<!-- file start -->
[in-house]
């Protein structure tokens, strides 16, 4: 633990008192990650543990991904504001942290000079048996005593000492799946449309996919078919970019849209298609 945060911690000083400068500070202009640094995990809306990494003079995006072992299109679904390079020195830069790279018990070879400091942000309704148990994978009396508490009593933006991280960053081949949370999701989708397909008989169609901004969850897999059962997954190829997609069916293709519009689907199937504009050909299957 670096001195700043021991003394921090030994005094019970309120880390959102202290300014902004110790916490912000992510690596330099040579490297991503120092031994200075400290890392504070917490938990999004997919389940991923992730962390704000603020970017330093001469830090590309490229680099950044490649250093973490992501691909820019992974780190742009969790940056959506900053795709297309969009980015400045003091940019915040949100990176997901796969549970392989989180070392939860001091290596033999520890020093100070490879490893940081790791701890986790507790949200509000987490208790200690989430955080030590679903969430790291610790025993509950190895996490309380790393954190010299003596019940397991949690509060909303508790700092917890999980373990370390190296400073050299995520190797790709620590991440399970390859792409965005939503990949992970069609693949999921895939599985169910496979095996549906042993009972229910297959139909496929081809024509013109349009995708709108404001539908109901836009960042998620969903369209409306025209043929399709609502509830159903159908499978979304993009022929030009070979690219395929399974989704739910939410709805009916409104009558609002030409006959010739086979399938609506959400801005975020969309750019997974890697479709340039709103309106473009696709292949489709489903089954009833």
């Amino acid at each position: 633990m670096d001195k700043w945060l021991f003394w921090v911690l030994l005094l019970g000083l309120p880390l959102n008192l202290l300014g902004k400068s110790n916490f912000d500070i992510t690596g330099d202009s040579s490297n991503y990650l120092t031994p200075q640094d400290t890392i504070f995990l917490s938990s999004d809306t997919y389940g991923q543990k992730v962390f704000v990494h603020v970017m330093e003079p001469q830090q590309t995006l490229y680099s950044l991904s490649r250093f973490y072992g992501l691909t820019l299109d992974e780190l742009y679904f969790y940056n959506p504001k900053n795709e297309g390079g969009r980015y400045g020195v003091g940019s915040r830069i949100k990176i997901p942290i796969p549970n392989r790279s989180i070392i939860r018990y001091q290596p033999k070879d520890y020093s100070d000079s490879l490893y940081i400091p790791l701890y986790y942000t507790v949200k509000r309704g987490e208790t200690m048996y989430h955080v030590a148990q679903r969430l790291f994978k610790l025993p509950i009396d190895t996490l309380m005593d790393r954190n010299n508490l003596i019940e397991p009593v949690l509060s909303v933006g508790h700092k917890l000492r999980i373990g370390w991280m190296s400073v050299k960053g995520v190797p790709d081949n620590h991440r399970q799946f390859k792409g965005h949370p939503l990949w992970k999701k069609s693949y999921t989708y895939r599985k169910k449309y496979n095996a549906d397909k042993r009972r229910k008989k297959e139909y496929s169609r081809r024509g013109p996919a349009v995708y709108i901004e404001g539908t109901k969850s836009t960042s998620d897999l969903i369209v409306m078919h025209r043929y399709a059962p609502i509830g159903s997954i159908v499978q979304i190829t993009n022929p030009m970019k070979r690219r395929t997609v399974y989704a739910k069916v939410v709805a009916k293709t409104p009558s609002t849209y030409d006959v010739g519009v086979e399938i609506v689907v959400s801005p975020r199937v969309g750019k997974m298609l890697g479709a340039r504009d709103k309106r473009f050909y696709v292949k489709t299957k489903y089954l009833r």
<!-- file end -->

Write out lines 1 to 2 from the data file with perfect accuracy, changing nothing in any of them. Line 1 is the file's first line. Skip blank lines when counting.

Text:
[in-house]
């Protein structure tokens, strides 16, 4: 633990008192990650543990991904504001942290000079048996005593000492799946449309996919078919970019849209298609 945060911690000083400068500070202009640094995990809306990494003079995006072992299109679904390079020195830069790279018990070879400091942000309704148990994978009396508490009593933006991280960053081949949370999701989708397909008989169609901004969850897999059962997954190829997609069916293709519009689907199937504009050909299957 670096001195700043021991003394921090030994005094019970309120880390959102202290300014902004110790916490912000992510690596330099040579490297991503120092031994200075400290890392504070917490938990999004997919389940991923992730962390704000603020970017330093001469830090590309490229680099950044490649250093973490992501691909820019992974780190742009969790940056959506900053795709297309969009980015400045003091940019915040949100990176997901796969549970392989989180070392939860001091290596033999520890020093100070490879490893940081790791701890986790507790949200509000987490208790200690989430955080030590679903969430790291610790025993509950190895996490309380790393954190010299003596019940397991949690509060909303508790700092917890999980373990370390190296400073050299995520190797790709620590991440399970390859792409965005939503990949992970069609693949999921895939599985169910496979095996549906042993009972229910297959139909496929081809024509013109349009995708709108404001539908109901836009960042998620969903369209409306025209043929399709609502509830159903159908499978979304993009022929030009070979690219395929399974989704739910939410709805009916409104009558609002030409006959010739086979399938609506959400801005975020969309750019997974890697479709340039709103309106473009696709292949489709489903089954009833």